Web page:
My take: 2 out of 5 . I love me a chick lit book, and I have a a really low bar for book entertainment. However I really disliked a lot about this book. WE chose it as our book club selection, and no one in our book club liked it. What was wrong? a lot of things. This book takes itself too seriously , so you couldn’t discard it as a light fun book. So given that, the bar is set high and I don’t think it clears it. The characters were not fully developed. They were unrelateable caricatures and really their motivations were not justified or relatable at all. The ending was inconclusive and not fulfilling. Its like the story crashed and they left us there. Like watching a series finale, getting the cliffhanger and none of the resolution. Additionally the title could not be more misleading. This is as far away from being jetsetters as possible. Maybe that was the irony of the story. But it you want an escapism read, this isn’t it either. The descriptions of the places visited( Athens, Rome, malta, Florence) are terrible, and capture none of the charm of these places. So not even to travel in the page is this worth a read.
The Scent Keeper by Erica Bauermeister
Goodreads blurb: Erica Bauermeister, the national bestselling author of The School of Essential Ingredients, presents a moving and evocative coming-of-age novel about childhood stories, families lost and found, and how a fragrance conjures memories capable of shaping the course of our lives.
Emmeline lives an enchanted childhood on a remote island with her father, who teaches her about the natural world through her senses. What he won’t explain are the mysterious scents stored in the drawers that line the walls of their cabin, or the origin of the machine that creates them. As Emmeline grows, however, so too does her curiosity, until one day the unforeseen happens, and Emmeline is vaulted out into the real world—a place of love, betrayal, ambition, and revenge. To understand her past, Emmeline must unlock the clues to her identity, a quest that challenges the limits of her heart and imagination. Lyrical and immersive, The Scent Keeper explores the provocative beauty of scent, the way it can reveal hidden truths, lead us to the person we seek, and even help us find our way back home.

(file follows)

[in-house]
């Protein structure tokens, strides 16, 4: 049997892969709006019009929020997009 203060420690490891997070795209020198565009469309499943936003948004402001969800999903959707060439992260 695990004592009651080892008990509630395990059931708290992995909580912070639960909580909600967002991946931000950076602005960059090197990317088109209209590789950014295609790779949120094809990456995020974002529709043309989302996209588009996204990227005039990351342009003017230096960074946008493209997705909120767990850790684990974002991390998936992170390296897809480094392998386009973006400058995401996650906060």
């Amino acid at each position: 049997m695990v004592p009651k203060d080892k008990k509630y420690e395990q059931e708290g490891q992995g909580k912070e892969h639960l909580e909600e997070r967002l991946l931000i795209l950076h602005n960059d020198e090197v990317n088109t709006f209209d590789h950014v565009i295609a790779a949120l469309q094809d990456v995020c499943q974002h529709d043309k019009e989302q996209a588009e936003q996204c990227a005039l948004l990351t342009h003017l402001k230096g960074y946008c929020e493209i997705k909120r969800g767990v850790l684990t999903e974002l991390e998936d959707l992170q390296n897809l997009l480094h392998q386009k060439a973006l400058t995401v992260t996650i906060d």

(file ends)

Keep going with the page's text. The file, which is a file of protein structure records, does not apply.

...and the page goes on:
My take: 3.5 out of 5. This books started a nit rough for me, but by the end I was very invested. It had an air of Where the Crawdad sings, and that is not a bad thing at all. Both women coming of age stories after being isolated for a period of time. The descriptions of smells in the book were beautiful, you kind of feel you were smelling it with them, quite a a feat. It wa sweet and interesting, however it did loose so many points in the ending though. I was so engrossed in it and then it was the epilogue, which did not satisfy me at all. A beautiful book, I just wish it was a bit longer!